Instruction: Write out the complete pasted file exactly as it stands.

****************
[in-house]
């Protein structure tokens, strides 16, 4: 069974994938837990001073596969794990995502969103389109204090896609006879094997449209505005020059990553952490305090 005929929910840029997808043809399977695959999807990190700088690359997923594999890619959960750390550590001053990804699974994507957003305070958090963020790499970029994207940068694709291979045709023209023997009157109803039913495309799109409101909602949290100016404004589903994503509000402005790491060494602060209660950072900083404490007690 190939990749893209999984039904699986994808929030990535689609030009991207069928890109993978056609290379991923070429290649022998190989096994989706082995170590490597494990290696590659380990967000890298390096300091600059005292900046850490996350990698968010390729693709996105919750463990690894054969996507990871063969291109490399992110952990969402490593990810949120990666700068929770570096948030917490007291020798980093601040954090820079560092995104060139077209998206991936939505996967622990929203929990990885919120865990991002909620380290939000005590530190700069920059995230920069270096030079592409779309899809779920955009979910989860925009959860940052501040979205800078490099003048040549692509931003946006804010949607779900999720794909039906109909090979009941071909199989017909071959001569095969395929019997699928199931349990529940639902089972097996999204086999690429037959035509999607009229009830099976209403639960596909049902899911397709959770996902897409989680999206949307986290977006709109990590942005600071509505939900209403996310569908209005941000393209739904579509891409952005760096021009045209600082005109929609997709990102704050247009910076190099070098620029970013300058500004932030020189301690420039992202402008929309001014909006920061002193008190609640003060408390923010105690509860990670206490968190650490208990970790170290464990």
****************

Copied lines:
[in-house]
């Protein structure tokens, strides 16, 4: 069974994938837990001073596969794990995502969103389109204090896609006879094997449209505005020059990553952490305090 005929929910840029997808043809399977695959999807990190700088690359997923594999890619959960750390550590001053990804699974994507957003305070958090963020790499970029994207940068694709291979045709023209023997009157109803039913495309799109409101909602949290100016404004589903994503509000402005790491060494602060209660950072900083404490007690 190939990749893209999984039904699986994808929030990535689609030009991207069928890109993978056609290379991923070429290649022998190989096994989706082995170590490597494990290696590659380990967000890298390096300091600059005292900046850490996350990698968010390729693709996105919750463990690894054969996507990871063969291109490399992110952990969402490593990810949120990666700068929770570096948030917490007291020798980093601040954090820079560092995104060139077209998206991936939505996967622990929203929990990885919120865990991002909620380290939000005590530190700069920059995230920069270096030079592409779309899809779920955009979910989860925009959860940052501040979205800078490099003048040549692509931003946006804010949607779900999720794909039906109909090979009941071909199989017909071959001569095969395929019997699928199931349990529940639902089972097996999204086999690429037959035509999607009229009830099976209403639960596909049902899911397709959770996902897409989680999206949307986290977006709109990590942005600071509505939900209403996310569908209005941000393209739904579509891409952005760096021009045209600082005109929609997709990102704050247009910076190099070098620029970013300058500004932030020189301690420039992202402008929309001014909006920061002193008190609640003060408390923010105690509860990670206490968190650490208990970790170290464990």